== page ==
How Softbank went from a tech investor to a big hedge fund

Softbank, the Japanese technology investor, appears to be gambling rather than investing these days. Shareholders are rattled. Matthew Partridge reports.

The Japanese conglomerate SoftBank, run by Masayoshi Son, is among the world’s “biggest and most controversial” technology firms, say Matthew Field and Hasan Chowdhury in The Daily Telegraph. While it is known to focus on “young, privately-held companies”, SoftBank is now revealed to have made large bets on publicly-traded tech companies too. 

It purchased $4bn of call options on tech firms. These instruments, which allow it to buy a stock at a certain price, turned the firm into a “whale”: an investor so large they automatically drive the market up if they make a purchase. 

SoftBank may claim to have made $4bn in paper profits from its unusual strategy, but it is unclear whether any money will remain once the dust clears, says Jennifer Hughes on Breakingviews. Already, a “sharp downturn” in US tech stocks at the end of last week has wiped more than 10% off the Nasdaq Composite index (see page 4). 

At the same time, SoftBank’s own shares tumbled by 5% once its activities in the options market were revealed, cutting its market cap by $7bn. In any case, even if the deals make money, this is “beside the point”: SoftBank investors can bet on publicly-traded US tech stocks “without Son’s assistance”.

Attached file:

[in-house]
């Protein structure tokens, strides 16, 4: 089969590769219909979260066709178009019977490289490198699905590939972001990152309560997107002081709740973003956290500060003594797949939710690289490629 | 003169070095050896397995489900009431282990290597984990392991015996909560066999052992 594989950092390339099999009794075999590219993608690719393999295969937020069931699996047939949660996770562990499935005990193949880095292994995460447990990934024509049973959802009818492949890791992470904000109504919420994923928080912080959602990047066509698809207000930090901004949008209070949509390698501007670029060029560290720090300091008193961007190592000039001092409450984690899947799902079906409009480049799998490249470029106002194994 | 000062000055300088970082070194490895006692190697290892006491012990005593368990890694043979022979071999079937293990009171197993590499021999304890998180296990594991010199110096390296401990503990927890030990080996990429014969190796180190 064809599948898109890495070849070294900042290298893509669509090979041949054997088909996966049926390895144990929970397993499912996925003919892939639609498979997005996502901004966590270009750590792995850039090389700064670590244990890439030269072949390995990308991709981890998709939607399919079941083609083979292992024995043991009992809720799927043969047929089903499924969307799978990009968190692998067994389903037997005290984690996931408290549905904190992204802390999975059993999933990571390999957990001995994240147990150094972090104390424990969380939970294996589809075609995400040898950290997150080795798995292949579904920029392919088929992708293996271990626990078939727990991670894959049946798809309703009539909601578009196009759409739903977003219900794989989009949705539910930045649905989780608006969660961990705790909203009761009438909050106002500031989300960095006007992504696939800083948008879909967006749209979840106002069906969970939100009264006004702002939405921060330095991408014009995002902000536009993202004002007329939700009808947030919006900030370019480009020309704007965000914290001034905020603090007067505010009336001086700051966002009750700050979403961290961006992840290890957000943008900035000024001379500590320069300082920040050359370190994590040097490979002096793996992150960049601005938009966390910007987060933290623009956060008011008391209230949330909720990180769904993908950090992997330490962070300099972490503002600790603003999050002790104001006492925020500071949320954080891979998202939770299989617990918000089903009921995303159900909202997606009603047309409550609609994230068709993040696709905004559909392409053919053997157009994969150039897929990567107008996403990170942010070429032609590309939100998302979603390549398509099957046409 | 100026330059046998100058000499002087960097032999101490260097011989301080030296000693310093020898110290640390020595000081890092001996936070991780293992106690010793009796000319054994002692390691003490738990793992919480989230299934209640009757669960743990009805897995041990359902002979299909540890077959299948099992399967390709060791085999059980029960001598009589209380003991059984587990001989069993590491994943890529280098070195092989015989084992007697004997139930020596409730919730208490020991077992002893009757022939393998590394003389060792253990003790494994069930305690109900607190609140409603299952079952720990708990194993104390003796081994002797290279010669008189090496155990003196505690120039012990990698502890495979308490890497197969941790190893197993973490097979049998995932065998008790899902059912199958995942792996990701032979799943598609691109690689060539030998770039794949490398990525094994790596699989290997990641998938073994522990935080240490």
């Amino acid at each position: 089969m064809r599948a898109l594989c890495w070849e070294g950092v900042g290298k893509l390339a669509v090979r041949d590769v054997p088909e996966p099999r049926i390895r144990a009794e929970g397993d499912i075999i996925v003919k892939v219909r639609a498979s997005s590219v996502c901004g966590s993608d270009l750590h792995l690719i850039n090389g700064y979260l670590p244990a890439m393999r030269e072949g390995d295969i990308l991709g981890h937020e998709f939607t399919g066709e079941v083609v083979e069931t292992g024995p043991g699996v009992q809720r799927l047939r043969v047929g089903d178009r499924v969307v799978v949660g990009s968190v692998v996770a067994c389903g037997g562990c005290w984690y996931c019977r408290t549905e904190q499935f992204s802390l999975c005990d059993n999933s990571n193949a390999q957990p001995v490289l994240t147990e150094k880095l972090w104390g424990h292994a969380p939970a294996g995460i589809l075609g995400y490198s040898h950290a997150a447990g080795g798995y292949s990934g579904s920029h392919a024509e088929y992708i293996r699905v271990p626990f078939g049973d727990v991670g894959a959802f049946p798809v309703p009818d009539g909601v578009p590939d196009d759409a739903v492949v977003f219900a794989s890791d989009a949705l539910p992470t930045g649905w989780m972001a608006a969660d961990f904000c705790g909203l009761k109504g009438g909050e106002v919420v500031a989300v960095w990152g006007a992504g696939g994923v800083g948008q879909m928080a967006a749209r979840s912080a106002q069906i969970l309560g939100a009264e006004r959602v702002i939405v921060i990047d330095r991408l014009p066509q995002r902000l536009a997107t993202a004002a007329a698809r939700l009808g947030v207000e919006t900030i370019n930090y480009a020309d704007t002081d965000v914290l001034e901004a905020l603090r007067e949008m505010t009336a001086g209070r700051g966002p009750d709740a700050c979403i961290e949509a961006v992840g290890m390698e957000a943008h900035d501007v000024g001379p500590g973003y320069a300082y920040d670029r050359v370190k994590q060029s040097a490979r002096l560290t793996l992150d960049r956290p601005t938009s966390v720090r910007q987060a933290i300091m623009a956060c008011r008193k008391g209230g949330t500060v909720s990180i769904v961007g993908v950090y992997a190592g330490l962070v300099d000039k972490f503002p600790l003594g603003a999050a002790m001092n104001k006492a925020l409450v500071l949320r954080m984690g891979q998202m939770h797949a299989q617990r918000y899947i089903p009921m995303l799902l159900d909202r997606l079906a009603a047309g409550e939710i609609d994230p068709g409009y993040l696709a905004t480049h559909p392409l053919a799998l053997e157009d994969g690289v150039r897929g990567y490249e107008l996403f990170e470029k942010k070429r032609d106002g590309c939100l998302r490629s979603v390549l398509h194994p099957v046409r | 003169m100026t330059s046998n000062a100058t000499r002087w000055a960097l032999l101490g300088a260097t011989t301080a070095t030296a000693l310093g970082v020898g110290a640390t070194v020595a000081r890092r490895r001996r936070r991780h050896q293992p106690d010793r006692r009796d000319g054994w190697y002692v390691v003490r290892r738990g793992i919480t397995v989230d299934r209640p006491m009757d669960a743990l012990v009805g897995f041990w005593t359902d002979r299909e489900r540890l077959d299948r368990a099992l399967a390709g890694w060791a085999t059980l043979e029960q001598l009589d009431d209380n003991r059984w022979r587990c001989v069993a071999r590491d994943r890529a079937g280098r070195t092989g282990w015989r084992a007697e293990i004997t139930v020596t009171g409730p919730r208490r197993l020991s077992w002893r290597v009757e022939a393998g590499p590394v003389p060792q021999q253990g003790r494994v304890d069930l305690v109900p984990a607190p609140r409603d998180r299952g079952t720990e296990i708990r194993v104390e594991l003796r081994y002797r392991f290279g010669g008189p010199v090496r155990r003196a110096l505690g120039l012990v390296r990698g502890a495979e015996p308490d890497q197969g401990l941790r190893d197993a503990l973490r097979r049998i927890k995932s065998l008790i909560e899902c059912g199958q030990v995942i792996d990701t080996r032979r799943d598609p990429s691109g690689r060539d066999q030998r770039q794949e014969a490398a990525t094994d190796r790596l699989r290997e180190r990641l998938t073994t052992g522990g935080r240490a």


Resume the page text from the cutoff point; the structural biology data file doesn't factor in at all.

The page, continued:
A poor record

It’s hard to disagree with investors who feel that not only is Son’s gambling luck unlikely to hold, but his company also shouldn’t be behaving like a “drunken hedge fund”, says Nils Pratley in The Guardian. After all, Son’s record on timing market movements over short periods “does not impress” given that he lost $70bn during the dotcom crash in the 2000s. 

The entire episode suggests that Son now prefers the “fun” of “leveraged bets and short-term risk-taking” to the more complicated task of finding long-term opportunities. These latest revelations not only raise questions about Son’s judgement, which had been called into question before, but also underlines concerns about how “poorly governed” and “financially opaque” the Japanese tech group is, says Lex in the Financial Times. Even before the latest debacle, SoftBank’s reports were just a “mish-mash” of valuation swings – many of which have proven to be wide of the mark – and extracts from the reports of companies Softbank invested in. Investors need to realise that, despite SoftBank’s public listing and retail investor base, it is little more than a “big hedge fund”.

All these problems have resulted in SoftBank having a “deep discount” to its stated net assets, says Jacky Wong in The Wall Street Journal. Ironically, this discount had started to narrow from its March peak thanks to the prudent decision to sell or monetise $42bn-worth of assets to buy back shares and redeem debt. All the progress looks set to be reversed as the “lack of transparency” on this new investment gambit widens this discount further.

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